Once the conversation has started, we begin to see each other as the same and as brothers and sisters in Christ.  The openness of the experience will lead us to compromise and to a willingness to give of self.  As God works in our hearts, we are led to be more accepting.  We see less and less our differences and grow to see more and more that we are much the same.  As we come to see God in others, we see their true value.  In humility we gain an understanding that we are not the most important thing in the world.

Once we understand that all are beloved children of God, we are forever changed.  We live life with an open heart and mind.  We are willing to enter into a conversation and relationship with any and all.  We are willing to walk with those who suffer so that we can bring relief.  We are willing to give of ourselves in service to others.  This approach to life may sound familiar.  It is how Jesus lived and how He calls us to live.  May it be so.


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Expanding Welcome

Reading: Luke 14:1 and 7-14

Too often we help another person because we foresee repayment.  I’ll come help you move because I know we’re moving in a couple months.  I’ll come help you brand cattle because, well, I own cattle and they’ll need to be branded soon.  I’ll buy a car from you because when you are ready to buy that boat, I know you’ll come to me.  I’ll help you with your event at church because I know the event I lead is just around the corner.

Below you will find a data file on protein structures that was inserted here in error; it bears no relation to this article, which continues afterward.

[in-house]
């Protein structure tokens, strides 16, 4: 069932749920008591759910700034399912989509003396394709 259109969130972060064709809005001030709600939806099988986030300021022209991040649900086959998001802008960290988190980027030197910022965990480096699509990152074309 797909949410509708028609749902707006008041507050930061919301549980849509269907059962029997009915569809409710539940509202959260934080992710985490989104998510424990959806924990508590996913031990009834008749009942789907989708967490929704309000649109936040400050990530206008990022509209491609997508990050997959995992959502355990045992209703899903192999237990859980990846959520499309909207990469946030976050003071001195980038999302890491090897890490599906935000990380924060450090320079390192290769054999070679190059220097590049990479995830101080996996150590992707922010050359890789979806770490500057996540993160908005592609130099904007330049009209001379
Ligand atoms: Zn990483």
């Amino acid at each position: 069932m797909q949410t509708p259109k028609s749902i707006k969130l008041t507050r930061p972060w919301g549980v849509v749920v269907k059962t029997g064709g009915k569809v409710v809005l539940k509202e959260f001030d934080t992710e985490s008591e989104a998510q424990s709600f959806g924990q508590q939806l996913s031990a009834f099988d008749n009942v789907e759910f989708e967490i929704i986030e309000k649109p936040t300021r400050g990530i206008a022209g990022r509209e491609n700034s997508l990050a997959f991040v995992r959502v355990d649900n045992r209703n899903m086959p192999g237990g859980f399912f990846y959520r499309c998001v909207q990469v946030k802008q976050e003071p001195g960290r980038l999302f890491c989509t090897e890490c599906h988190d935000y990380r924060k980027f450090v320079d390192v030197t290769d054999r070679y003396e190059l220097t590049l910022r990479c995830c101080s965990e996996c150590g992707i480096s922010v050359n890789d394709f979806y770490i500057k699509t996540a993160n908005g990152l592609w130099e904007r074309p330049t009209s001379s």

In today’s passage Jesus is saying ‘no’ to think kind of thinking.  It was all too common (and still is today) to think ‘What’s in it for me?’ instead of simply being a good neighbor or following where the Holy Spirit is leading.  When we do things with these attitudes and are only willing to spend time with those just like us, God’s kingdom does not grow very much.  When we rub elbows only with people just like us, then we are keeping the circle small and the walls high.

Jesus came to reverse this.  He ate with the sinners, healed the outcast and poor, talked with the tax collectors, and worked on the Sabbath.  Jesus acknowledges that if we invite only our friends, yes, they will repay us.  He also says that then our reward will be done.  Instead, Jesus says to invite the poor, lame, crippled, and blind.  They cannot repay us but God’s reward will be there in heaven for us.  This is wonderful.  But we are also rewarded here on esrth.